Citation(2019) 31 SAcLJ 1135
Published date01 December 2019
Date01 December 2019

1 Mark Sherman and Connie Cass reported in the Associated Press on 17 July 2019 that, “John Paul Stevens, the bow-tied, independent-thinking, Republican-nominated justice who unexpectedly emerged as the Supreme Court's leading liberal, died Tuesday in Fort Lauderdale, Florida, after suffering a stroke on Monday. He was 99.” A lot of information is packed into this brief description; some of it seemed deliberately ironic, and some of it like surprised observations, but clothed in awe and respect. In a biography published in 2010, Bill Barnhart and Gene Schlickman wrote that, “in the daily press, Stevens is characterized as a hermit in a monastery”.2 We can now compare public perceptions of John Paul Stevens J (“JPS”) as presented by Barnhart and Schlickman, among others, with the confessions of the hermit himself in this book, The Making of a Justice, published in the year of his death.

2 Born on 20 April 1920, the youngest of four boys, he could not answer the question “Why are stoves not made of silver?” and was sent to the lower class in first grade, prompting his father to remind him frequently of the advice first attributed to Julius Caesar, that it was better to be “first in a little Iberian village than second in Rome”. That, according to JPS, was his first academic motivation. He enrolled in the Northwestern University Law School (in Chicago) in 1945, and began his stint as Supreme Court Justice Wiley Rutledge's clerk in October 1947. It was at Northwestern that Homer Carey, JPS's mentor, advised him that “John Stevens” was as unique as “John Smith”; therefore, he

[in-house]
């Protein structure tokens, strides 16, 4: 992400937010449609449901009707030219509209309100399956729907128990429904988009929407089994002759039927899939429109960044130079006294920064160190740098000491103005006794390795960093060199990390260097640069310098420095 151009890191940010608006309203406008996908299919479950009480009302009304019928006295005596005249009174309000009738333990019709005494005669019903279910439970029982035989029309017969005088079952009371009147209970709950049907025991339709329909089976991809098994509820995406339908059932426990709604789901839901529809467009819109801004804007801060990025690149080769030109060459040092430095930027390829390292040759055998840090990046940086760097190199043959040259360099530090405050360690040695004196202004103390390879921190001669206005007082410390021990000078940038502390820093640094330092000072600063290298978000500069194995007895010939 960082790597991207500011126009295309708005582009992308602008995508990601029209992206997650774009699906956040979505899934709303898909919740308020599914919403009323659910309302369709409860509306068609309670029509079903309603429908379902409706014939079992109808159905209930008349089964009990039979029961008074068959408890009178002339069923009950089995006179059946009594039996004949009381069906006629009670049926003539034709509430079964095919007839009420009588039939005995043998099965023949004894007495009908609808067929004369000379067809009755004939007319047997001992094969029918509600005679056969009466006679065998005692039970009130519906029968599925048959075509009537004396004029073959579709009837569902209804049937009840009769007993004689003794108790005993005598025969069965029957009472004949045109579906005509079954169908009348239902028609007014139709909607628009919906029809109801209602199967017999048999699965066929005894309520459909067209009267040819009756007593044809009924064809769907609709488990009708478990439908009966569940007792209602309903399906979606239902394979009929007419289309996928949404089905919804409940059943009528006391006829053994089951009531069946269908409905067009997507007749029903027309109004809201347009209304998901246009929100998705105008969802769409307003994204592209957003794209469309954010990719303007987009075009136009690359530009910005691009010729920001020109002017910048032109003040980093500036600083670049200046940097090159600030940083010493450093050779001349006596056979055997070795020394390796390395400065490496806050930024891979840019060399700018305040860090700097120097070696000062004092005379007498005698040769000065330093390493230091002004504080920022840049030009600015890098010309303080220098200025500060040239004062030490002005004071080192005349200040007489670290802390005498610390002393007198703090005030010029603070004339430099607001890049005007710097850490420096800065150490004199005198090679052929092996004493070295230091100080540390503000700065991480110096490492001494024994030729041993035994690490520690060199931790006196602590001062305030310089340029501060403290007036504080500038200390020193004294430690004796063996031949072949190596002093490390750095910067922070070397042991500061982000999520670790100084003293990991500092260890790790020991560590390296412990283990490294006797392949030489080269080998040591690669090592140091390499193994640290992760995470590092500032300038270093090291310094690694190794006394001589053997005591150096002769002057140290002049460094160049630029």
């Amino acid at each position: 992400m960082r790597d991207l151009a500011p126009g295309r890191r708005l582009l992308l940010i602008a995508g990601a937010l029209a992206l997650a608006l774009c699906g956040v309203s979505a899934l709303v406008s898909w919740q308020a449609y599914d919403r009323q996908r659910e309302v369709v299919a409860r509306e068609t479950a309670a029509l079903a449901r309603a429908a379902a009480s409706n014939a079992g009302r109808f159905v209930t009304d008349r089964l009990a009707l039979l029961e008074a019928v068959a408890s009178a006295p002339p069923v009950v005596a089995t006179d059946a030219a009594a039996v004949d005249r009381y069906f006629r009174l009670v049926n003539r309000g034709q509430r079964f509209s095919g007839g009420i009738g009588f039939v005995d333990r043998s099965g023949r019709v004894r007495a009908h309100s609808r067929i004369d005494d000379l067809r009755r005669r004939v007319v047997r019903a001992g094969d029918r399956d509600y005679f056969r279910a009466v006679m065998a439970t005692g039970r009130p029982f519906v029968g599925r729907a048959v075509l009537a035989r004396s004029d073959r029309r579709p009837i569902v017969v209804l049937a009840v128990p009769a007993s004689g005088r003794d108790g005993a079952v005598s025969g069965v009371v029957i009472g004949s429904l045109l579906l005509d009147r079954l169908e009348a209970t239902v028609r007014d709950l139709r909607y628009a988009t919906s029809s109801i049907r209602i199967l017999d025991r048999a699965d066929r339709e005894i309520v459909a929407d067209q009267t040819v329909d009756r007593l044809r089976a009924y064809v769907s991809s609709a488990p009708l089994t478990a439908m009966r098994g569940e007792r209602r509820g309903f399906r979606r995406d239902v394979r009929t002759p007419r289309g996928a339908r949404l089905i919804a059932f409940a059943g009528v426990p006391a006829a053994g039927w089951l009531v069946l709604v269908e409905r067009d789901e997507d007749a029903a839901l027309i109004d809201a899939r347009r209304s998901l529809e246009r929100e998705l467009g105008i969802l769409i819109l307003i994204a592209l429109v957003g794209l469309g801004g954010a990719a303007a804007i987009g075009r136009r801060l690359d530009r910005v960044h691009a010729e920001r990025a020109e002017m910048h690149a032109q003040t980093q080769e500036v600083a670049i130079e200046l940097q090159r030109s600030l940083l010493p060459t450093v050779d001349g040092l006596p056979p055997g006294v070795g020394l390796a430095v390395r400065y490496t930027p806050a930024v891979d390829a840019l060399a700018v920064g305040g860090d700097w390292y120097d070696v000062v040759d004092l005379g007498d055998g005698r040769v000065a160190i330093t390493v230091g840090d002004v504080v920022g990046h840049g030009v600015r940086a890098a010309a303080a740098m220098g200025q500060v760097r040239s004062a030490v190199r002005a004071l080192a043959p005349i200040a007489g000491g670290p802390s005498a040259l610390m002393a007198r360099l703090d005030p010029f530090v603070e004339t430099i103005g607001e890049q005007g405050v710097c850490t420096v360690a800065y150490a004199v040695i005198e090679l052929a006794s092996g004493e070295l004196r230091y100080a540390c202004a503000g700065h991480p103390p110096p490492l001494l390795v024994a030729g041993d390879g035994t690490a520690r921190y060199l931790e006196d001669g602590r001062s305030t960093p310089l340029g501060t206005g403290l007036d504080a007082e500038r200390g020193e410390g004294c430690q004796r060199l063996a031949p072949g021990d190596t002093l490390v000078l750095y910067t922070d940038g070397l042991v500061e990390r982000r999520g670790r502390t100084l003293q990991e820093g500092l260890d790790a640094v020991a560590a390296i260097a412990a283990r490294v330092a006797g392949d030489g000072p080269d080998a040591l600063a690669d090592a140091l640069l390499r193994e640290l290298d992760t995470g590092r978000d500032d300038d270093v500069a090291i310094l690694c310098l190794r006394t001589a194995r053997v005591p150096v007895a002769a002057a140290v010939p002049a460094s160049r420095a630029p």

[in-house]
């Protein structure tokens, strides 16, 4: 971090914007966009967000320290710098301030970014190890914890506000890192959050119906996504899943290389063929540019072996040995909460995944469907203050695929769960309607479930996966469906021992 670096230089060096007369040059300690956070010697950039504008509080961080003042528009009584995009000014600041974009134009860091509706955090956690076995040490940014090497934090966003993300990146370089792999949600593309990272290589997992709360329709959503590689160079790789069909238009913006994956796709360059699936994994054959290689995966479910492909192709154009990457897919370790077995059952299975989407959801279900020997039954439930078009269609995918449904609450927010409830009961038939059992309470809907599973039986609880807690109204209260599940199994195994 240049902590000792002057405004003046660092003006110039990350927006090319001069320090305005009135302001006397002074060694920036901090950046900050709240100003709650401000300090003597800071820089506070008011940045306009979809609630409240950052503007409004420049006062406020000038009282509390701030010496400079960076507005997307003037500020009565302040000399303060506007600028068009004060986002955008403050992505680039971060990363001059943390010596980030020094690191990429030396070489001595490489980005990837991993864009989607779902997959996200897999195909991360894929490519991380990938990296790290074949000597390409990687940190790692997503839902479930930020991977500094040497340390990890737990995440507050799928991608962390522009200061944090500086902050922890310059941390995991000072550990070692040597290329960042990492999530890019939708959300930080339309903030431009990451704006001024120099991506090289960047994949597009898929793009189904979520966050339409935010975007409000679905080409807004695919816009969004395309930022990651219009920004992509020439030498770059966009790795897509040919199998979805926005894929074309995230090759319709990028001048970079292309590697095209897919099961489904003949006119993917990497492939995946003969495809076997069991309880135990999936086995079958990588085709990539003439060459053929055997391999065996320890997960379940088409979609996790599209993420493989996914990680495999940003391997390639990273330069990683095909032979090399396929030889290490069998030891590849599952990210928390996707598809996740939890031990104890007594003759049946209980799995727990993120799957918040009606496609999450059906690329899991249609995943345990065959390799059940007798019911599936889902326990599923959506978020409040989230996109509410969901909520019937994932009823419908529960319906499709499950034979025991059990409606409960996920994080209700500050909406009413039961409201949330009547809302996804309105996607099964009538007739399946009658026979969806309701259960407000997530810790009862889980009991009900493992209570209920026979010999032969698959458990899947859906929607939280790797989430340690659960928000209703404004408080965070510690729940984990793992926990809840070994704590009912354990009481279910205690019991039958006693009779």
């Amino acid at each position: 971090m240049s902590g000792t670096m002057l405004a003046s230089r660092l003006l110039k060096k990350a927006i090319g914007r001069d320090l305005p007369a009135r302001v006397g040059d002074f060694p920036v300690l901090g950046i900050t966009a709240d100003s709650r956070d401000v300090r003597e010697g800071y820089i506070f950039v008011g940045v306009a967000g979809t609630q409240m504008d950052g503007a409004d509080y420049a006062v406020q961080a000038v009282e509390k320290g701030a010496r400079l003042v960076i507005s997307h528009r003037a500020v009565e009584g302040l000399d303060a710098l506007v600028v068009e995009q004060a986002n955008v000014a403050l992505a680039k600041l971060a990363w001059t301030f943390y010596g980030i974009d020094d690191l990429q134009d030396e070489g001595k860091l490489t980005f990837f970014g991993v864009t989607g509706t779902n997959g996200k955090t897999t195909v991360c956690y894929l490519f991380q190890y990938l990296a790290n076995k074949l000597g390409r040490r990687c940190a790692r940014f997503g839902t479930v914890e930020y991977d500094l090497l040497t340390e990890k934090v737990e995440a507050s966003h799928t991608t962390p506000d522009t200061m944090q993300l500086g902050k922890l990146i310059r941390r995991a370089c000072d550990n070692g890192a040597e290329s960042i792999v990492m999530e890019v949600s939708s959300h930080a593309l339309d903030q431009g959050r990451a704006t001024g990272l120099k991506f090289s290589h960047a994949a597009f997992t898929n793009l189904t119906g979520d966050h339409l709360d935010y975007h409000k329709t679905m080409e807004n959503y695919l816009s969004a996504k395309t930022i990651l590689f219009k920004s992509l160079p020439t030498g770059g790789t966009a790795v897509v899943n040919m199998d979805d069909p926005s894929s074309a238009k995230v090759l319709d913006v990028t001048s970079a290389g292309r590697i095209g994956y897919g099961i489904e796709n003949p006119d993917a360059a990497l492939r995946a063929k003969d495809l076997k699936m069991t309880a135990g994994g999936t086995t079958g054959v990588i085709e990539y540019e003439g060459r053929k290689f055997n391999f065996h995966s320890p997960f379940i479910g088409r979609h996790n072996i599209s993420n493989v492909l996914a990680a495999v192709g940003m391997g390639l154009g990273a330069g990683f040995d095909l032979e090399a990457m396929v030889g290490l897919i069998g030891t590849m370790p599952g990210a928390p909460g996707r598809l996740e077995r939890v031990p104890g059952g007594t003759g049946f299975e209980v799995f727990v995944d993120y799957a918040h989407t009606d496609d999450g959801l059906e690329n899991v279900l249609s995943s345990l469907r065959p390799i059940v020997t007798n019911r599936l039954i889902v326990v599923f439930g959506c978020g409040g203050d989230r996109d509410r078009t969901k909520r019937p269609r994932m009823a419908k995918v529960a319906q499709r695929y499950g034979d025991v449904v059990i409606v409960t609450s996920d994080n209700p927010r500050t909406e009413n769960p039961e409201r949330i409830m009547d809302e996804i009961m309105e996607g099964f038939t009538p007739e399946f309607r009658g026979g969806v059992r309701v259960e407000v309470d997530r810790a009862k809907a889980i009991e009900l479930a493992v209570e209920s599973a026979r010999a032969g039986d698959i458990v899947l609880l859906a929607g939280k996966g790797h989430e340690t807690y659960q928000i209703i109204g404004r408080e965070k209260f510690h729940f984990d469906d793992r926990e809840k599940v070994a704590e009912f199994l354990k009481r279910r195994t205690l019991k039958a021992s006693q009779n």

should sign off his name in green ink (very much like the practice of the British heads of Military Intelligence). Green ink did not appeal to JPS, but he got the point, and thereafter, added his middle name to his signature.

3 JPS enjoyed his clerkship with Rutledge J whom he obviously liked and admired. In The Making of a Justice he described the four tasks of the Rutledge clerks. First, they had the time-consuming job of writing “cert memos” summarising the petitions for hearings in the Supreme Court. The clerks wrote about 20 one- to two-page memos a week. The second task was unique to Rutledge J's chambers. He wanted his clerks to write similar memos of litigants without counsel. The petitions of such litigants were usually handwritten and illegible, and almost invariably denied. Those petitions (in forma pauperis)3 were vetted by the clerks of the Chief Justice. Rutledge J wanted to review such applications himself, and so he asked his clerks to prepare similar memos for him. This helped him persuade the court to hear some of those petitions. The third task was to help Rutledge J prepare Bench memos in important cases, and the fourth was to help prepare the opinions for their judges. Rutledge J wrote the first drafts himself on yellow legal pad and then had them typed by his secretary, but he did allow JPS and Stanley Temko (JPS's...

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